|The meeting of two personalities is like the contact of two chemical substances: if there is any reaction, both are transformed. --Carl Jung|
How to Talk to Strangers--by Kio Stark, syndicated from ideas.ted.com, Oct 15, 2016
Kio Stark has always talked to strangers — she believes these fleeting moments give us new ways to fall in love with the world. She shares five ways to spark a meaningful interaction with someone you’ve never met before.
What does it take to say a simple hello to a stranger you pass on the street? How might that interaction continue? What are the places in which you are more likely to interact with people you don’t know? How do you get out of a conversation? These sound like easy questions. They are not.
Each of the following expeditions provides a structure and a contrivance to help you explore the world of people you don’t know. Each gives you a method or a reason for talking to a stranger, a mechanical problem to solve.
You can do them alone or with a partner. In pairs, you each go on separate expeditions and report back. Take notes with your mind as you go along, and write them down when you get back. Share your notes, on your blog, your social networks, anywhere you write about your experiences. You can enlighten your friends and readers with your observations. Documenting experiences is a special way of processing them for yourself. You can do them all in one day or spaced out over months. You might enjoy one of them and do it over and over. You might try this and find it’s not for you. Anything is possible.
The guiding principle of these expeditions is respect for others, and every explorer should pay careful attention to their own conduct. If you are male or have a male appearance, be especially respectful when speaking to women and people who have a female appearance, since by default you could be seen as threatening or intrusive. Be polite, keep a bit of extra physical distance, and if people aren’t giving you signals that they’re open to interaction, don’t push it.
Remember the tremendous cultural differences in expectations of eye contact and street behavior. Remember that context matters. These expeditions may not all make sense in the place where you are. So for these same reasons, I recommend against doing them in cultures you’re not steeped in or native to (apart from the last one; see below).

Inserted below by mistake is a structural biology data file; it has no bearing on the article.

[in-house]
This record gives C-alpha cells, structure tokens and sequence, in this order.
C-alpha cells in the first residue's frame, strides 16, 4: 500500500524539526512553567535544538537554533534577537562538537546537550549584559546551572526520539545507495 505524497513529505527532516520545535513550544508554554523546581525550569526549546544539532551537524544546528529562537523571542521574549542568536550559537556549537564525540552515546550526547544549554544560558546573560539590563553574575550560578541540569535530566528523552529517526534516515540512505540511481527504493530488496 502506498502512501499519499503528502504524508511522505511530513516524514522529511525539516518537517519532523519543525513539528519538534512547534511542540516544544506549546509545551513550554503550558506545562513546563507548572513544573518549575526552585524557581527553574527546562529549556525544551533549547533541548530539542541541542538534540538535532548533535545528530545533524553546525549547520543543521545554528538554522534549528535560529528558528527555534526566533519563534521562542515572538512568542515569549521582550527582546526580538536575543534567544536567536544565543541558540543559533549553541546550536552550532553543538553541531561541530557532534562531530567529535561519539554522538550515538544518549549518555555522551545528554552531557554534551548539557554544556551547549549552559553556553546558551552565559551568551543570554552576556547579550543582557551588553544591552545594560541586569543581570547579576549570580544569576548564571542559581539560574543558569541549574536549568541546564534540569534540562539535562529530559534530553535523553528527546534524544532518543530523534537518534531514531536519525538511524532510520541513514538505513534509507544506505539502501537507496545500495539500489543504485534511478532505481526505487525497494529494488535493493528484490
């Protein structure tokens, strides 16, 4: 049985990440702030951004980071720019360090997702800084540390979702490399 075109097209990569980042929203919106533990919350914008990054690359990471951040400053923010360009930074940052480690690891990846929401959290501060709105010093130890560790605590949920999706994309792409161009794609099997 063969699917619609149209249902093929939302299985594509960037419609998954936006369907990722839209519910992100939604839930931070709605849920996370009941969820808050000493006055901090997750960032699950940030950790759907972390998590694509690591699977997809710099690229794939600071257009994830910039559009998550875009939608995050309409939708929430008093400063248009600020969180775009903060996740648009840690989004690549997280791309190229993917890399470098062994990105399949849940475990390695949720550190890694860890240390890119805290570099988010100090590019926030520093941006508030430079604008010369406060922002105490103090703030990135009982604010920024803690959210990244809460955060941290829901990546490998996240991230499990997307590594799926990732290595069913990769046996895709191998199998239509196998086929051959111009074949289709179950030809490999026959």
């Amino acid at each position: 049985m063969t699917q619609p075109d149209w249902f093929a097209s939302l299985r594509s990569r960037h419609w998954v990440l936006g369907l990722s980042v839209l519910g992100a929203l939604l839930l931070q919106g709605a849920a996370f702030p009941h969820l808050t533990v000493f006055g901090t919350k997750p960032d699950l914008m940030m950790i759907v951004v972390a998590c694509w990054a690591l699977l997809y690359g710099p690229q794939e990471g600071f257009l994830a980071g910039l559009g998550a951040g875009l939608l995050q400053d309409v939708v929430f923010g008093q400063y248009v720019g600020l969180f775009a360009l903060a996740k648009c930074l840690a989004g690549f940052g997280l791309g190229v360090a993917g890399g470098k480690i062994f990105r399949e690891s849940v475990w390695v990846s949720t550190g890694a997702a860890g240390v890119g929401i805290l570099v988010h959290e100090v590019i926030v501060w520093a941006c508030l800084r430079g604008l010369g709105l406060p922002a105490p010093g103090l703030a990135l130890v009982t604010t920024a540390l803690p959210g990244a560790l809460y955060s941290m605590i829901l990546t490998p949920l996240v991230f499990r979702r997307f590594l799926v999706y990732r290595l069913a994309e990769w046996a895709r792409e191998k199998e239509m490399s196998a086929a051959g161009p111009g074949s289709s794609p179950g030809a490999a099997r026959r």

The expeditions are presented in order of increasing challenge — increased complexity, increased emotional risk, increased potential for depth of interaction. The first expedition is a warm-up to help you slow down your pace and sharpen your awareness, hone your skills at observing public behavior, and get you in the right frame of mind. I highly recommend you do this once no matter which other expeditions you might choose.
1. Watch and learn
You’ll need a notebook for this. Spend one hour in a public place where you are not likely to encounter people you know. Try a park, a café, or a public plaza, a tourist destination, a bus or train. Anywhere you can linger and watch people who are not moving rapidly is perfect. Choose a good place to sit so you’ll be able to see a variety of people at a relatively close distance. Sit still. Turn off your devices; get off the grid. I really mean OFF. It’s only an hour — you can do it! Part of the challenge here is full presence.
Start looking around you. First, describe the setting. Where are you? What are the most interesting features of the place? What is it for? What do people do there that it isn’t designed for? What kinds of people are there? Take notes on what they look like, how they are dressed, what they do and don’t do, how they interact with one another. If there is a big crowd, you can focus on just a few people if you want. If you are inspired to invent backstories for any of them, make sure to specify the details about them that inform your narrative. So, for example, if you conclude that someone is confident or rich, homeless or shy, a tourist or lives in the neighborhood, what told you that? Their posture, their skin, their clothing? Slow down your mind and understand where your assumptions come from.
2. Say hello
Take a walk in a populous place like a park with paths or along a city sidewalk. Define a territory for yourself: Are you going to walk around the block? From the oak tree to the far bench? Give yourself a reasonable territory to traverse, something that will take at least five to ten minutes. Choose a place that has a reasonable density of pedestrians but not a packed pathway. Walk slowly. Your mission is to say hello to every person you pass by. All of them. Try to look them in the eye, but don’t worry if they don’t hear you or ignore you. You’re just getting warmed up. Now try it again and mix in phatic observations — the kind that mean little overtly but speak of social acknowledgment — in place of greetings, things like “Cute dog,” “I like your hat,” or “Cold out today!” These acts of noticing pierce the veil of anonymity and create momentary social space.